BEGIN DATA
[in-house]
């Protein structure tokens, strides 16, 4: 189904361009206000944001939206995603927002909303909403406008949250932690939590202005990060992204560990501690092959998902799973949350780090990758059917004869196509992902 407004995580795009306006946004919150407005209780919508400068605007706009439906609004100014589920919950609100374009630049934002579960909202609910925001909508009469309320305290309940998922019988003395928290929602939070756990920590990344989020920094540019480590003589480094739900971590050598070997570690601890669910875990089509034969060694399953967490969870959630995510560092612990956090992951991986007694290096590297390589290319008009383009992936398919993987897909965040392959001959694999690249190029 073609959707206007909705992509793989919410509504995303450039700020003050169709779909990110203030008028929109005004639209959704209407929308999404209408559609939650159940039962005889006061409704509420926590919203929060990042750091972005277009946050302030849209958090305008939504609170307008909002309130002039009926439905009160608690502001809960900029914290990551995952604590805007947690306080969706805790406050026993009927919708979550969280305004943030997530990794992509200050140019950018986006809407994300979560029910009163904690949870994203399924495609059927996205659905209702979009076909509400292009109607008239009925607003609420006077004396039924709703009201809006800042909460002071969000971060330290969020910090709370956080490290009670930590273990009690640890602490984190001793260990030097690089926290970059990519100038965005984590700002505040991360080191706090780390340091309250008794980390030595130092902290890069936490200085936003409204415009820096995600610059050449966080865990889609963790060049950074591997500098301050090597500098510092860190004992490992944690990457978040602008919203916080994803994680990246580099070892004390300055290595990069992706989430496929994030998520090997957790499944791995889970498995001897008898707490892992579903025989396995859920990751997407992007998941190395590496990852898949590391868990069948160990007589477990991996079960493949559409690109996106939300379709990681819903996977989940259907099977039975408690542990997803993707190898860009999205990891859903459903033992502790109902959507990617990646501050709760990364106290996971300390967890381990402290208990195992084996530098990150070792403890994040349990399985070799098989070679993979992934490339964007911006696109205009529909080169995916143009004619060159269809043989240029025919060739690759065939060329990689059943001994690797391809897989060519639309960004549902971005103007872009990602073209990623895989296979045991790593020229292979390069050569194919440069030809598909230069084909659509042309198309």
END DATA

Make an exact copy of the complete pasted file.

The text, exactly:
[in-house]
């Protein structure tokens, strides 16, 4: 189904361009206000944001939206995603927002909303909403406008949250932690939590202005990060992204560990501690092959998902799973949350780090990758059917004869196509992902 407004995580795009306006946004919150407005209780919508400068605007706009439906609004100014589920919950609100374009630049934002579960909202609910925001909508009469309320305290309940998922019988003395928290929602939070756990920590990344989020920094540019480590003589480094739900971590050598070997570690601890669910875990089509034969060694399953967490969870959630995510560092612990956090992951991986007694290096590297390589290319008009383009992936398919993987897909965040392959001959694999690249190029 073609959707206007909705992509793989919410509504995303450039700020003050169709779909990110203030008028929109005004639209959704209407929308999404209408559609939650159940039962005889006061409704509420926590919203929060990042750091972005277009946050302030849209958090305008939504609170307008909002309130002039009926439905009160608690502001809960900029914290990551995952604590805007947690306080969706805790406050026993009927919708979550969280305004943030997530990794992509200050140019950018986006809407994300979560029910009163904690949870994203399924495609059927996205659905209702979009076909509400292009109607008239009925607003609420006077004396039924709703009201809006800042909460002071969000971060330290969020910090709370956080490290009670930590273990009690640890602490984190001793260990030097690089926290970059990519100038965005984590700002505040991360080191706090780390340091309250008794980390030595130092902290890069936490200085936003409204415009820096995600610059050449966080865990889609963790060049950074591997500098301050090597500098510092860190004992490992944690990457978040602008919203916080994803994680990246580099070892004390300055290595990069992706989430496929994030998520090997957790499944791995889970498995001897008898707490892992579903025989396995859920990751997407992007998941190395590496990852898949590391868990069948160990007589477990991996079960493949559409690109996106939300379709990681819903996977989940259907099977039975408690542990997803993707190898860009999205990891859903459903033992502790109902959507990617990646501050709760990364106290996971300390967890381990402290208990195992084996530098990150070792403890994040349990399985070799098989070679993979992934490339964007911006696109205009529909080169995916143009004619060159269809043989240029025919060739690759065939060329990689059943001994690797391809897989060519639309960004549902971005103007872009990602073209990623895989296979045991790593020229292979390069050569194919440069030809598909230069084909659509042309198309």